The accompanying image shows the reality level of Quantumland as a red mesh and our physical reality as a green film. The position of the photon prior to measurement is possible anywhere in the red mesh hump. The hump represents a wave. This is the famous “wavefunction.” When the particle is measured, the wavefunction “collapses” to one particular position (orange dot) on the green film. The green film represents a photographic plate in physical reality.
The position we will be most likely to detect the particle is the highest point of the wave. As it happens, the photon was measured where it had the highest probability of being measured. Of course, other photons might be found in lower probability positions.
In short, measurement in quantum physics converts a multiplicity of possible states within a sublevel of reality (Quantumland) to a single definite state within physical reality.
These are just words trying to describe equations.
What leads physicists to think that prior to measurement, the photon is in a superposition of many possible locations? This is what the math is saying. The results of experiments on quantum particles can be predicted using mathematical equations. Initially, Shrodinger’s Equation was a key quantum mechanics equation; later, Schrodinger’s was upgraded. Schrodinger’s and later equations which are used to correctly predict quantum behavior, generate only probabilities of possible positions of particles. So, if one runs an experiment repeatedly, the equations correctly predict the percentage of times that the particle will be detected in any particular position. Only when the particle is measured, can it be assigned a unique position. That information appears nowhere in the equations. So, many physicists consider that the equations describe a superposition of states.
I have just outlined the original interpretation of the meaning of Schrodinger’s Equation. This interpretation, which originated in the 1920’s and ’30’s, is called the Copenhagen Interpretation. Many later interpretations retain the view that the quantum particle exists as a superposition prior to measurement. Other interpretations, such as the Bohmian interpretation and Many Worlds Interpretation do not. This Wikipedia article lists the interpretations of quantum mechanics that hold that quantum particles exist in superpositions prior to measurement. These are labeled as involving “collapsing wavefunctions.”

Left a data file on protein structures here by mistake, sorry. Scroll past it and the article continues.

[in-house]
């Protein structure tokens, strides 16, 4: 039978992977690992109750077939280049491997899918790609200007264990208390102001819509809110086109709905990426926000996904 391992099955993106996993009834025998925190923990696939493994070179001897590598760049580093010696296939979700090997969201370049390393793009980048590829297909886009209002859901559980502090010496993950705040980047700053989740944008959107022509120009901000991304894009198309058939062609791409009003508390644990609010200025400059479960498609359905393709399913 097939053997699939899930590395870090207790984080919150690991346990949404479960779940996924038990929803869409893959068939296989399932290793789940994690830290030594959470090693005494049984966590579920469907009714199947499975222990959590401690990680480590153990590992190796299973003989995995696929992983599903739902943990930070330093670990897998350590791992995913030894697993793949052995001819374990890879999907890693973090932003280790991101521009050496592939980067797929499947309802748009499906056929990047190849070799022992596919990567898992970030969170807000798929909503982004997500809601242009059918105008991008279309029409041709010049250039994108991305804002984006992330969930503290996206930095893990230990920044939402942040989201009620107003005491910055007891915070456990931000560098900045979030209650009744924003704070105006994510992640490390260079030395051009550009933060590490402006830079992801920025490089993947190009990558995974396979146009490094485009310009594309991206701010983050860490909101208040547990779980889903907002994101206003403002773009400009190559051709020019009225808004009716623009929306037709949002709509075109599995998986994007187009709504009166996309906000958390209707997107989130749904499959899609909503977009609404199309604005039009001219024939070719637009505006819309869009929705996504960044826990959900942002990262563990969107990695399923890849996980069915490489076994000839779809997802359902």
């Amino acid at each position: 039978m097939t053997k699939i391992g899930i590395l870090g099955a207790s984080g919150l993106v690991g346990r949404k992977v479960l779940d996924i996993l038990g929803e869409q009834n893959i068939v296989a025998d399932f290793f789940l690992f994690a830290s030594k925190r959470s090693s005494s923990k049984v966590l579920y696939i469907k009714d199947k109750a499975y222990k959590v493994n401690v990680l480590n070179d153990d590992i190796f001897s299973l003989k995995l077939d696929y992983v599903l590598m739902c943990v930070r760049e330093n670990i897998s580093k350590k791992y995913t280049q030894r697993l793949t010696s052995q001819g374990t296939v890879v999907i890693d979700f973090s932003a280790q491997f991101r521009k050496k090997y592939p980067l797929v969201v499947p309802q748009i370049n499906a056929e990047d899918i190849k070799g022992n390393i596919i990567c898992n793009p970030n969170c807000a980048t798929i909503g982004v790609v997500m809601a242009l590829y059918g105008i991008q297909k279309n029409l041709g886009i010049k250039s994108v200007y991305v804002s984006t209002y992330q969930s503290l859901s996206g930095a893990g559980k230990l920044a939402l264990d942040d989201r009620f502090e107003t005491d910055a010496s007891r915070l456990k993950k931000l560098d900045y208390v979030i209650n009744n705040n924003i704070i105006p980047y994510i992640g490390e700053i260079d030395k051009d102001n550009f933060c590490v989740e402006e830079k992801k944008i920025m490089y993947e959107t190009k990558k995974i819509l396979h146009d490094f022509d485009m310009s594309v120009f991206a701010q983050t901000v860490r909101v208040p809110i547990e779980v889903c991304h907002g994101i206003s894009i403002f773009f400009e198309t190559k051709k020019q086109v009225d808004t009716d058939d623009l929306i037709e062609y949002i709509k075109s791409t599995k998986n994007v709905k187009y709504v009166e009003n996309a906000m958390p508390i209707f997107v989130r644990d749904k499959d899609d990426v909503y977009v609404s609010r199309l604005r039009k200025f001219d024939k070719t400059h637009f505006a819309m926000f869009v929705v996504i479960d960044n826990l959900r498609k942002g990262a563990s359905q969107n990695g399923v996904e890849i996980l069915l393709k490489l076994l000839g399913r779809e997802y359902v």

Why take the equations so seriously? Why do our theories of what’s going on have to fit the math? Physicists have the goal of describing physical phenomena with mathematical equations. In fact, they do not honor a description of the world with the label “theory” unless it is a mathematical equation or a set of mathematical equations. It was not sufficient for Einstein to say that matter can convert to energy. That’s not a physics theory. When he wrote E= mc2 , he had written a physics theory. So, physics theories are mathematical statements. The verbiage describing these theories are called “interpretations.” In physics, the interpretations must fit the equations, not the other way around.
Currently, there are over 20 theoretical interpretations of quantum physics. They mostly SOUND like woo. For example, the Many Worlds Interpretation proposes that innumerable universes are created by quantum events. The de Broglie-Bohmian Interpretation proposes that every event is connected with every other event in the universe, thus explaining the well-accepted phenomenon of quantum entanglement.
Serious physicists propose these kind of hypotheses and work on math regarding them. These are the easiest ones to describe—other interpretations are just as weird when you get down into the details. And I’m including the Copenhagen (orthodox) Interpretation as being weird because it proposes that quantum objects are not real and physical until they interact with another object. That’s a major reason that Einstein challenged it for decades, saying, “I like to think the moon is there even if I’m not looking at it.”
“Weird” here does not mean flaky, woo-woo, or wrong. It simply means unfamiliar to us who live in the world of chairs and tables and who don’t deal with electrons and photons on a daily basis.
It is easy to attack people who rely on quantum physics for some of their far-out philosophies. But when quantum physicists, themselves, propose Many Worlds or universal connectedness, one wonders who is calling the kettle black.
So, bottom line, I don’t think there is a way to distinguish between woo-woo and serious physics without a good background in quantum physics. Not yet. Quantum physics is currently an anarchy of interpretations, with each physicist supporting their own preferred view. This is not a good time to mock someone else’s interpretation or even a philosophy based on an interpretation that one isn’t familiar with.
Quantum physics is a mathematical theory that can be verified by experiment. Some might leap to the conclusion that someone talking about quantum physics is talking woo if he/she isn’t writing equations on the board. However, many popularizers of quantum physics spare their lay audiences the equations and are at the same time respected physicists. These include Brian Greene, James al Khalili, and Stephen Hawking.
While a lot of the math of quantum physics is understood by physicists and a lot of experiments have been done, there is a great deal more to know about both. This is an evolving science; more is being learned every day. In such a situation, it is premature to say that we understand what can be said legitimately about quantum physics and what is woo.
Theoretical quantum physicists do math and attempt to interpret the math and the experimental results so that they can envision new experiments. This has been the role of important physicists like Einstein and John Bell. Theoretical interpretations allow quantum physics to progress just as experiments do.